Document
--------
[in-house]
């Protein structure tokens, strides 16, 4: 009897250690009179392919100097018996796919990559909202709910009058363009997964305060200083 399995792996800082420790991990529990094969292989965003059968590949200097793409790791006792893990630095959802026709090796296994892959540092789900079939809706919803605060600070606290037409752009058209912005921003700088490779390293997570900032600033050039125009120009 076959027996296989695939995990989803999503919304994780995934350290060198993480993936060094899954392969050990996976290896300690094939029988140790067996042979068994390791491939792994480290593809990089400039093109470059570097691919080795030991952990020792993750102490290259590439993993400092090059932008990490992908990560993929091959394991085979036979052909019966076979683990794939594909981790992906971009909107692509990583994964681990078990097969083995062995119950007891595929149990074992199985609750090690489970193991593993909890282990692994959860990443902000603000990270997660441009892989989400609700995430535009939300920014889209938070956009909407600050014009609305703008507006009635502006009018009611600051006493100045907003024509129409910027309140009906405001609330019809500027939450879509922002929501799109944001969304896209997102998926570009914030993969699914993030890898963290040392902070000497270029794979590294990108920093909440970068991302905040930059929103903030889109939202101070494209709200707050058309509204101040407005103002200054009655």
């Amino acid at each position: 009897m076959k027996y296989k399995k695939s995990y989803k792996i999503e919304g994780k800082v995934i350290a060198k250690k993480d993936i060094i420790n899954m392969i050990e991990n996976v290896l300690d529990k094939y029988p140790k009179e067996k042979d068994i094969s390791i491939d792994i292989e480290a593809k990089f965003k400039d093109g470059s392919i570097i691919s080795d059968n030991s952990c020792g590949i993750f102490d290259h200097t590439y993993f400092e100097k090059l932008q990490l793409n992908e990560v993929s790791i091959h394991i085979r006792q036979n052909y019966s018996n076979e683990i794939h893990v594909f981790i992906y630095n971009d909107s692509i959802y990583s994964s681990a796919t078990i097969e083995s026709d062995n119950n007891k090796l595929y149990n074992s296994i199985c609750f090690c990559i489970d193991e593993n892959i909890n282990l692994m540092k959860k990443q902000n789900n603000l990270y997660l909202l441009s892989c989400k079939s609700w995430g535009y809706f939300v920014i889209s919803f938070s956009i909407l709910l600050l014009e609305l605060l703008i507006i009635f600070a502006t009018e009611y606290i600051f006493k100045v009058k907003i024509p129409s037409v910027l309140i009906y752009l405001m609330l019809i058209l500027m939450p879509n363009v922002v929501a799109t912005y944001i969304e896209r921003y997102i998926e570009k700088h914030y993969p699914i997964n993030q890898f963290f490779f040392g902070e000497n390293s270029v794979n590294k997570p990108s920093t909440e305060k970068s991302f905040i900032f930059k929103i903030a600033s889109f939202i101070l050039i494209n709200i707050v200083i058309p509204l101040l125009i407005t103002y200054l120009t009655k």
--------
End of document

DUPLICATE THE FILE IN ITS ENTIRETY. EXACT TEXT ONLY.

[in-house]
């Protein structure tokens, strides 16, 4: 009897250690009179392919100097018996796919990559909202709910009058363009997964305060200083 399995792996800082420790991990529990094969292989965003059968590949200097793409790791006792893990630095959802026709090796296994892959540092789900079939809706919803605060600070606290037409752009058209912005921003700088490779390293997570900032600033050039125009120009 076959027996296989695939995990989803999503919304994780995934350290060198993480993936060094899954392969050990996976290896300690094939029988140790067996042979068994390791491939792994480290593809990089400039093109470059570097691919080795030991952990020792993750102490290259590439993993400092090059932008990490992908990560993929091959394991085979036979052909019966076979683990794939594909981790992906971009909107692509990583994964681990078990097969083995062995119950007891595929149990074992199985609750090690489970193991593993909890282990692994959860990443902000603000990270997660441009892989989400609700995430535009939300920014889209938070956009909407600050014009609305703008507006009635502006009018009611600051006493100045907003024509129409910027309140009906405001609330019809500027939450879509922002929501799109944001969304896209997102998926570009914030993969699914993030890898963290040392902070000497270029794979590294990108920093909440970068991302905040930059929103903030889109939202101070494209709200707050058309509204101040407005103002200054009655």
């Amino acid at each position: 009897m076959k027996y296989k399995k695939s995990y989803k792996i999503e919304g994780k800082v995934i350290a060198k250690k993480d993936i060094i420790n899954m392969i050990e991990n996976v290896l300690d529990k094939y029988p140790k009179e067996k042979d068994i094969s390791i491939d792994i292989e480290a593809k990089f965003k400039d093109g470059s392919i570097i691919s080795d059968n030991s952990c020792g590949i993750f102490d290259h200097t590439y993993f400092e100097k090059l932008q990490l793409n992908e990560v993929s790791i091959h394991i085979r006792q036979n052909y019966s018996n076979e683990i794939h893990v594909f981790i992906y630095n971009d909107s692509i959802y990583s994964s681990a796919t078990i097969e083995s026709d062995n119950n007891k090796l595929y149990n074992s296994i199985c609750f090690c990559i489970d193991e593993n892959i909890n282990l692994m540092k959860k990443q902000n789900n603000l990270y997660l909202l441009s892989c989400k079939s609700w995430g535009y809706f939300v920014i889209s919803f938070s956009i909407l709910l600050l014009e609305l605060l703008i507006i009635f600070a502006t009018e009611y606290i600051f006493k100045v009058k907003i024509p129409s037409v910027l309140i009906y752009l405001m609330l019809i058209l500027m939450p879509n363009v922002v929501a799109t912005y944001i969304e896209r921003y997102i998926e570009k700088h914030y993969p699914i997964n993030q890898f963290f490779f040392g902070e000497n390293s270029v794979n590294k997570p990108s920093t909440e305060k970068s991302f905040i900032f930059k929103i903030a600033s889109f939202i101070l050039i494209n709200i707050v200083i058309p509204l101040l125009i407005t103002y200054l120009t009655k």